Queen’s announces new strategies for prioritizing equity & diversity in undergraduate admissions

University focusing on demographic data, financial need, and applicant support

The new strategies will take effect during the current admissions cycle. 
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The University announced changes to its recruitment process on Wednesday to prioritize equity and diversity in undergraduate admissions.

The strategies aim to increase access to the University for BIPOC and other underserved and underrepresented student populations. They were developed by a group of staff, faculty, and students approved by the Strategic Management Group and endorsed by the senior leadership team.

The strategies will take effect during the current admission cycle, including new applicant information options, merit and need-based financial awards and aid, and an Equity Ambassador Program for applicant support.

Applicants will now have the option to complete an Equity Admission Self-Identification form designed to provide the University with data about diversity on campus. Developed in consultation with Queen’s Human Rights and Equity Office, the form allows prospective students to submit self-identifying information for use by admissions staff as additional consideration when assessing applications. 

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The data will also be used to inform other outreach and recruitment initiatives.

Commerce, Health Sciences, and Nursing will also include revised supplementary essay questions about life experiences.

The University is developing merit and need-based awards, which will provide financial aid to applicants who identify as underrepresented, including a new multi-year scholarship and bursary program.

The Commitment Scholars Award will be granted based on financial need and demonstrated leadership, and commitment to racial, social justice, or diversity initiatives in high school or the local community. It will also include financial, academic, and career supports.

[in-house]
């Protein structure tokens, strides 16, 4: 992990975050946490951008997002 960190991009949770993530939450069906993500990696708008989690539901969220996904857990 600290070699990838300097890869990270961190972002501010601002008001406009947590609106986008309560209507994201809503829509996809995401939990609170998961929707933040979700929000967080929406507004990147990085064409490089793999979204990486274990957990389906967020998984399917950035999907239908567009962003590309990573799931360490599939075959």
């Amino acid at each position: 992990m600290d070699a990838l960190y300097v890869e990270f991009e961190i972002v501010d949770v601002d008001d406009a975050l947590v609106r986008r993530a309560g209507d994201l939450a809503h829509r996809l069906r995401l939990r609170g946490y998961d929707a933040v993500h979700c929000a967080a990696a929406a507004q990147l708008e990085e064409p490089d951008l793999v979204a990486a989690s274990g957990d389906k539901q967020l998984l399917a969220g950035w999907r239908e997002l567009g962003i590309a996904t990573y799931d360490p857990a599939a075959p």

This award was designed to build on the Promise Scholars program.

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The Equity Ambassador Program will offer peer support to prospective students by allowing applicants to connect with current students in paid positions who can share insights about the admissions and financial aid processes and studies at Queen’s.

These strategies follow the University’s formal commitment in August to address systemic racism at the institution in the Declaration of Commitment to Address Systemic Racism. Members of Queen’s senior administration and deans across the University signed the letter, including Principal Patrick Deane and Provost and Vice Principal (Academic) Mark Green. 

The administration pledged to undertake 11 immediate action items designed to support students, staff, faculty, and alumni advancing anti-racism and anti-oppression work on campus, as well as to identify and address institutional barriers and gaps relating to equity, diversity, inclusion, and Indigeneity (EDII). 

The University said the strategies will be followed by other changes over the coming months.

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